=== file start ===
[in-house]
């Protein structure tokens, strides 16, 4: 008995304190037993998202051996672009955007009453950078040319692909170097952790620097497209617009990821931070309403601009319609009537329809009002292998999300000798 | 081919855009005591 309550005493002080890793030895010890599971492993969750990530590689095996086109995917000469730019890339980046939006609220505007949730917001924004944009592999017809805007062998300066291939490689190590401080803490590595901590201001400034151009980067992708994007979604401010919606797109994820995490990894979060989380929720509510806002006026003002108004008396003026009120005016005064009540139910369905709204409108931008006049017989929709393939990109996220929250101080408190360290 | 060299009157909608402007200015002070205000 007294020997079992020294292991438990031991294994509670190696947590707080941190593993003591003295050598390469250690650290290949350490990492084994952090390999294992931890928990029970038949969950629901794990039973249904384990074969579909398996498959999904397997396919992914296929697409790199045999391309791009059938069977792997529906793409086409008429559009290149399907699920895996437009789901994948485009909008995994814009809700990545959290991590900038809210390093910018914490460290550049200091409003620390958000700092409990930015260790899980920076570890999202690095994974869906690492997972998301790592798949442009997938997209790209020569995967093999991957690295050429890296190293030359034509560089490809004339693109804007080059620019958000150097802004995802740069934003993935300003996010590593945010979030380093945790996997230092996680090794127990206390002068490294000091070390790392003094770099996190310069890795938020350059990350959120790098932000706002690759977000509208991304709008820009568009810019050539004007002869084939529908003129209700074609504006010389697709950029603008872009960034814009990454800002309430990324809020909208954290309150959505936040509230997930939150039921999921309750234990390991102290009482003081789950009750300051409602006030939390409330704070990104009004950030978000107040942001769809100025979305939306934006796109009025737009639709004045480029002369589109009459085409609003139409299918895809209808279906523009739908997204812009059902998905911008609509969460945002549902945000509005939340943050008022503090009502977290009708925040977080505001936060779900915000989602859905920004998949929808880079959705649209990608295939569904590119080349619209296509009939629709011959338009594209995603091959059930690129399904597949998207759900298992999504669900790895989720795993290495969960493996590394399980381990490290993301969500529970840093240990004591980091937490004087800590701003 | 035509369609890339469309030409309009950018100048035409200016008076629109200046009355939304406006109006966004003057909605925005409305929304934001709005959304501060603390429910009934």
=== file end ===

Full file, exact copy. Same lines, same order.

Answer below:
[in-house]
């Protein structure tokens, strides 16, 4: 008995304190037993998202051996672009955007009453950078040319692909170097952790620097497209617009990821931070309403601009319609009537329809009002292998999300000798 | 081919855009005591 309550005493002080890793030895010890599971492993969750990530590689095996086109995917000469730019890339980046939006609220505007949730917001924004944009592999017809805007062998300066291939490689190590401080803490590595901590201001400034151009980067992708994007979604401010919606797109994820995490990894979060989380929720509510806002006026003002108004008396003026009120005016005064009540139910369905709204409108931008006049017989929709393939990109996220929250101080408190360290 | 060299009157909608402007200015002070205000 007294020997079992020294292991438990031991294994509670190696947590707080941190593993003591003295050598390469250690650290290949350490990492084994952090390999294992931890928990029970038949969950629901794990039973249904384990074969579909398996498959999904397997396919992914296929697409790199045999391309791009059938069977792997529906793409086409008429559009290149399907699920895996437009789901994948485009909008995994814009809700990545959290991590900038809210390093910018914490460290550049200091409003620390958000700092409990930015260790899980920076570890999202690095994974869906690492997972998301790592798949442009997938997209790209020569995967093999991957690295050429890296190293030359034509560089490809004339693109804007080059620019958000150097802004995802740069934003993935300003996010590593945010979030380093945790996997230092996680090794127990206390002068490294000091070390790392003094770099996190310069890795938020350059990350959120790098932000706002690759977000509208991304709008820009568009810019050539004007002869084939529908003129209700074609504006010389697709950029603008872009960034814009990454800002309430990324809020909208954290309150959505936040509230997930939150039921999921309750234990390991102290009482003081789950009750300051409602006030939390409330704070990104009004950030978000107040942001769809100025979305939306934006796109009025737009639709004045480029002369589109009459085409609003139409299918895809209808279906523009739908997204812009059902998905911008609509969460945002549902945000509005939340943050008022503090009502977290009708925040977080505001936060779900915000989602859905920004998949929808880079959705649209990608295939569904590119080349619209296509009939629709011959338009594209995603091959059930690129399904597949998207759900298992999504669900790895989720795993290495969960493996590394399980381990490290993301969500529970840093240990004591980091937490004087800590701003 | 035509369609890339469309030409309009950018100048035409200016008076629109200046009355939304406006109006966004003057909605925005409305929304934001709005959304501060603390429910009934």